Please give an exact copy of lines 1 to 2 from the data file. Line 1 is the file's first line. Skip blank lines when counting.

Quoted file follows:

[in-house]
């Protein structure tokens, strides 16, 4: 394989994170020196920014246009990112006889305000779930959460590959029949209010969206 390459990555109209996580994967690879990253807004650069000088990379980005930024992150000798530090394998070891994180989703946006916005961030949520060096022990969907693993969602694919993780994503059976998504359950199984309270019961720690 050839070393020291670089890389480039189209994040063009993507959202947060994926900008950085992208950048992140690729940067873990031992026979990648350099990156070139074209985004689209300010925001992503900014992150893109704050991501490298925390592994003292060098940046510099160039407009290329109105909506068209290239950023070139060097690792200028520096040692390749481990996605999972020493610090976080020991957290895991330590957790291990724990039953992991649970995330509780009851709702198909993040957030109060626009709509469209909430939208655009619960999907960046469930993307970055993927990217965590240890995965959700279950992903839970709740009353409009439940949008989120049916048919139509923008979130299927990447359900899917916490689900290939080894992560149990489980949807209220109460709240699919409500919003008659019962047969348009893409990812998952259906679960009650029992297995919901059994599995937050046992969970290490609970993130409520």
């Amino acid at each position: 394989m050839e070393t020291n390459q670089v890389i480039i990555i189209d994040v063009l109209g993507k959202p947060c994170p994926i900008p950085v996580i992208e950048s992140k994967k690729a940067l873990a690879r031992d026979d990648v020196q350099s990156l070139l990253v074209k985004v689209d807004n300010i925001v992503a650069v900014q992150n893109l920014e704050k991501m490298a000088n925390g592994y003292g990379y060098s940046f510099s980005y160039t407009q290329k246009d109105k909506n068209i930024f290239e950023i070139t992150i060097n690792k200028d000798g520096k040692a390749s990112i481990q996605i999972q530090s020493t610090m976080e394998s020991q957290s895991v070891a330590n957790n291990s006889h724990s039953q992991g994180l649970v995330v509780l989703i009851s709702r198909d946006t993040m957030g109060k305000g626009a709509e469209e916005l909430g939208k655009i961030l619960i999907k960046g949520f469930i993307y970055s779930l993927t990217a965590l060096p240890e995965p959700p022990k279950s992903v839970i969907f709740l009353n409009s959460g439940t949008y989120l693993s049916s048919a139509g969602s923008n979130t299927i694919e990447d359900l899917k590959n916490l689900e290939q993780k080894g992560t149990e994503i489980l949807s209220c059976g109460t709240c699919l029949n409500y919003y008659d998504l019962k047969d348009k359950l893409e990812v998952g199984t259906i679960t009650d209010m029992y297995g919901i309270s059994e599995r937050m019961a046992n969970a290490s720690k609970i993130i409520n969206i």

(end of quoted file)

[in-house]
């Protein structure tokens, strides 16, 4: 394989994170020196920014246009990112006889305000779930959460590959029949209010969206 390459990555109209996580994967690879990253807004650069000088990379980005930024992150000798530090394998070891994180989703946006916005961030949520060096022990969907693993969602694919993780994503059976998504359950199984309270019961720690 050839070393020291670089890389480039189209994040063009993507959202947060994926900008950085992208950048992140690729940067873990031992026979990648350099990156070139074209985004689209300010925001992503900014992150893109704050991501490298925390592994003292060098940046510099160039407009290329109105909506068209290239950023070139060097690792200028520096040692390749481990996605999972020493610090976080020991957290895991330590957790291990724990039953992991649970995330509780009851709702198909993040957030109060626009709509469209909430939208655009619960999907960046469930993307970055993927990217965590240890995965959700279950992903839970709740009353409009439940949008989120049916048919139509923008979130299927990447359900899917916490689900290939080894992560149990489980949807209220109460709240699919409500919003008659019962047969348009893409990812998952259906679960009650029992297995919901059994599995937050046992969970290490609970993130409520």